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Crash-prevention tech is making strides, but barriers remain

“TechCelerate Now” Phase I report reveals ADAS acceptance efforts

Posted January 12, 2024

Much progress has been made toward encouraging motor carriers and drivers to adopt crash-prevention technologies like forward collision warning systems, automatic emergency brakes, and adaptive cruise control, but barriers remain, according to a new report from the Federal Motor Carrier Safety Administration (FMCSA).

The report summarizes the progress made in Phase I of the agency’s “TechCelerate Now” program, a multi-year effort to improve driver and carrier acceptance of advanced driver assistance systems (ADAS).

Survey says

Launched in 2019, the program began with research, outreach, and data collection. Surveys conducted before and after the outreach efforts found that 4 percent of drivers and 13 percent of carrier executives indicated that the program positively influenced an ADAS purchase decision.

As part of the program, the FMCSA developed an online return-on-investment (ROI) calculator to help motor carriers determine how much money can be saved through ADAS adoption. Despite potential savings, there’s still a lot of hesitation in the industry.

“Uncertainty about reliability, usability, maintenance requirements, and ROI are the primary factors contributing to slow adoption and negative perception of the technologies,” the report states.

Drivers are skeptical

Drivers were found to be more skeptical about the benefits of ADAS than carrier executives, though both agreed that ADAS warning technologies (like lane-departure warning and blind-spot detection systems) and road-facing cameras could improve safety. In fact, over 50 percent of driver respondents said they thought active steering control, driver-facing cameras, and automatic emergency braking could be harmful to safety.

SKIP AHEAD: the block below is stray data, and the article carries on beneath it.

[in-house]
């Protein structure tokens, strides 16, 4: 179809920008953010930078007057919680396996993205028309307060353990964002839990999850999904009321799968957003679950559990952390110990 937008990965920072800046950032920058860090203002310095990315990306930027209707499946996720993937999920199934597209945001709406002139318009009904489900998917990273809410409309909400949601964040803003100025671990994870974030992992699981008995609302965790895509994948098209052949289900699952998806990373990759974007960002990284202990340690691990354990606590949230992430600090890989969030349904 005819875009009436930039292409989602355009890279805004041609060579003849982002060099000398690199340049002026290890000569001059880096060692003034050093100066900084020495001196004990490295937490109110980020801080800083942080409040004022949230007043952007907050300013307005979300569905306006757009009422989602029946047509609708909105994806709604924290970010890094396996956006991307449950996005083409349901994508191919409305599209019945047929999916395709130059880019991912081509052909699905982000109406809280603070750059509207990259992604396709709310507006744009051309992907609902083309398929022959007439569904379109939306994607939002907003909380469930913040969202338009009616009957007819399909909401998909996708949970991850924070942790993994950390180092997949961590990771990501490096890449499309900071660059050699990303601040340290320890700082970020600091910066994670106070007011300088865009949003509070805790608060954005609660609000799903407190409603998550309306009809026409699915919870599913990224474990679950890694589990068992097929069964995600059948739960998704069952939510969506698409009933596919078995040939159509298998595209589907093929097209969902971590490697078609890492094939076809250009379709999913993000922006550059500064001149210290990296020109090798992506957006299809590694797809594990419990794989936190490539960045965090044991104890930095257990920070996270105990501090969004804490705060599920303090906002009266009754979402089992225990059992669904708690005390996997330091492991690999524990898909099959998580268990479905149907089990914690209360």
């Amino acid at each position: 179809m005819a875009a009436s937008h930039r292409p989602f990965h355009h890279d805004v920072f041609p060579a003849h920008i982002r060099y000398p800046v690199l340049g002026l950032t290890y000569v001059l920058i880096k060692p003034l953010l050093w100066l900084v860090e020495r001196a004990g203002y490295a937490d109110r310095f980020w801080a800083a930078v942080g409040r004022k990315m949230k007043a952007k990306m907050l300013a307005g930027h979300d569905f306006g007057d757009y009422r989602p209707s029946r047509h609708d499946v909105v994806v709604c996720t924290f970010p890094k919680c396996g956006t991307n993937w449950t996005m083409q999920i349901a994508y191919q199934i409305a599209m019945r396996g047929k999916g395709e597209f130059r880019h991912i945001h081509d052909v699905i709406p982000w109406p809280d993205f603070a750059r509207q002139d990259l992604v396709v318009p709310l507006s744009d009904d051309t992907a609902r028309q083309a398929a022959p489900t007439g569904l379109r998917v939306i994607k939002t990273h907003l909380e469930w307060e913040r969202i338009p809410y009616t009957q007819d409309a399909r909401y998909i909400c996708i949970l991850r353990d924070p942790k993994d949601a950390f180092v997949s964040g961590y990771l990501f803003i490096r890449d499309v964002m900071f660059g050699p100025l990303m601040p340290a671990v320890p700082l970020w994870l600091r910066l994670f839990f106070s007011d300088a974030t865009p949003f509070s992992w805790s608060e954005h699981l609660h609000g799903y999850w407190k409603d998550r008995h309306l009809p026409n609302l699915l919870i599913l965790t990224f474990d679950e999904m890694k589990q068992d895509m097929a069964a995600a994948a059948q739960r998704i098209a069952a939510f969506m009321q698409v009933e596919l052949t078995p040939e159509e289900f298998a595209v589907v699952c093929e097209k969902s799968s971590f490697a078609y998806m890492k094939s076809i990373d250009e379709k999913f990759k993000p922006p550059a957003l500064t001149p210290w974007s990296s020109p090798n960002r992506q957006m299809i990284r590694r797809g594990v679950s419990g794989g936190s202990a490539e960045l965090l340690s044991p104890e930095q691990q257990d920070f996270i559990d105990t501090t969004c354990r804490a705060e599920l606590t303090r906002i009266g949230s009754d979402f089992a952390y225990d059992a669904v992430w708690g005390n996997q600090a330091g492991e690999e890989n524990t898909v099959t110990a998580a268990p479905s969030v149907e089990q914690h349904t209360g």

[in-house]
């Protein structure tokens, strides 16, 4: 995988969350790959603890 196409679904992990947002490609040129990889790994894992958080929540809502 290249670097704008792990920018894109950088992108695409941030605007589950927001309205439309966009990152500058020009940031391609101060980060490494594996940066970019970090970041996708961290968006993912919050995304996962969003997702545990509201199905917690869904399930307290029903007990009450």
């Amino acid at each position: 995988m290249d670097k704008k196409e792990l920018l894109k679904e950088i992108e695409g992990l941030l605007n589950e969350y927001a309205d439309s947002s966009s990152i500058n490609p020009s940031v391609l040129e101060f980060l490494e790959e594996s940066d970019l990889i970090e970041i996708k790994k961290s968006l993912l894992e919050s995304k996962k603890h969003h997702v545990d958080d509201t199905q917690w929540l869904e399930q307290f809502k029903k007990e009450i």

Carrier executives ranked driver acceptance of technologies as one of the top three factors considered when deciding to install ADAS technologies (the other two are the possibility of lower insurance premiums and the cost to purchase the technology).

As a result, the report says future efforts should be focused on drivers who may worry about ADAS taking too much control. There will also be more focus on insurance education, warning systems, and outreach approaches.

Last fall, the FMCSA awarded a contract for Phase 2 of the program, which will include an expanded national outreach and education campaign, measurement of ADAS safety impacts and the effectiveness of the campaign, and additional reporting of results.

Find more details in the full report.

This article was written by Daren Hansen of J. J. Keller & Associates, Inc.

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